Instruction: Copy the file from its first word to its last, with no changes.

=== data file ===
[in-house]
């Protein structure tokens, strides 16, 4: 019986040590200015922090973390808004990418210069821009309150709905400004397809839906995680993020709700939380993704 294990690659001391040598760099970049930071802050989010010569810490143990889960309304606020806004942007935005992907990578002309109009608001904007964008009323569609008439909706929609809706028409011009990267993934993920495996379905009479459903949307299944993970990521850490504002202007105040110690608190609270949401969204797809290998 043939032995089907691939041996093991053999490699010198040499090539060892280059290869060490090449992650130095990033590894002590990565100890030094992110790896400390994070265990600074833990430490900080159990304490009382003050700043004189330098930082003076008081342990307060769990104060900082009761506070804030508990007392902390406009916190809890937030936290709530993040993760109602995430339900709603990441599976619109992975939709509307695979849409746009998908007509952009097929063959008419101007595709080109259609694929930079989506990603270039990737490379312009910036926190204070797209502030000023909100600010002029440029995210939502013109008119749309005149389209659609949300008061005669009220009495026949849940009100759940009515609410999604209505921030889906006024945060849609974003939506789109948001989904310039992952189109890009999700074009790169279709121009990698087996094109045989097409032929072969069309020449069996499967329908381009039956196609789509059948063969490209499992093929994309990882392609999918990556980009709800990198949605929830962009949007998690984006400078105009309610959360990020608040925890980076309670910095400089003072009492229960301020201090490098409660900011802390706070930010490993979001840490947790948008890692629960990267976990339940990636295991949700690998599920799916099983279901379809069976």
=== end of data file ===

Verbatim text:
[in-house]
């Protein structure tokens, strides 16, 4: 019986040590200015922090973390808004990418210069821009309150709905400004397809839906995680993020709700939380993704 294990690659001391040598760099970049930071802050989010010569810490143990889960309304606020806004942007935005992907990578002309109009608001904007964008009323569609008439909706929609809706028409011009990267993934993920495996379905009479459903949307299944993970990521850490504002202007105040110690608190609270949401969204797809290998 043939032995089907691939041996093991053999490699010198040499090539060892280059290869060490090449992650130095990033590894002590990565100890030094992110790896400390994070265990600074833990430490900080159990304490009382003050700043004189330098930082003076008081342990307060769990104060900082009761506070804030508990007392902390406009916190809890937030936290709530993040993760109602995430339900709603990441599976619109992975939709509307695979849409746009998908007509952009097929063959008419101007595709080109259609694929930079989506990603270039990737490379312009910036926190204070797209502030000023909100600010002029440029995210939502013109008119749309005149389209659609949300008061005669009220009495026949849940009100759940009515609410999604209505921030889906006024945060849609974003939506789109948001989904310039992952189109890009999700074009790169279709121009990698087996094109045989097409032929072969069309020449069996499967329908381009039956196609789509059948063969490209499992093929994309990882392609999918990556980009709800990198949605929830962009949007998690984006400078105009309610959360990020608040925890980076309670910095400089003072009492229960301020201090490098409660900011802390706070930010490993979001840490947790948008890692629960990267976990339940990636295991949700690998599920799916099983279901379809069976």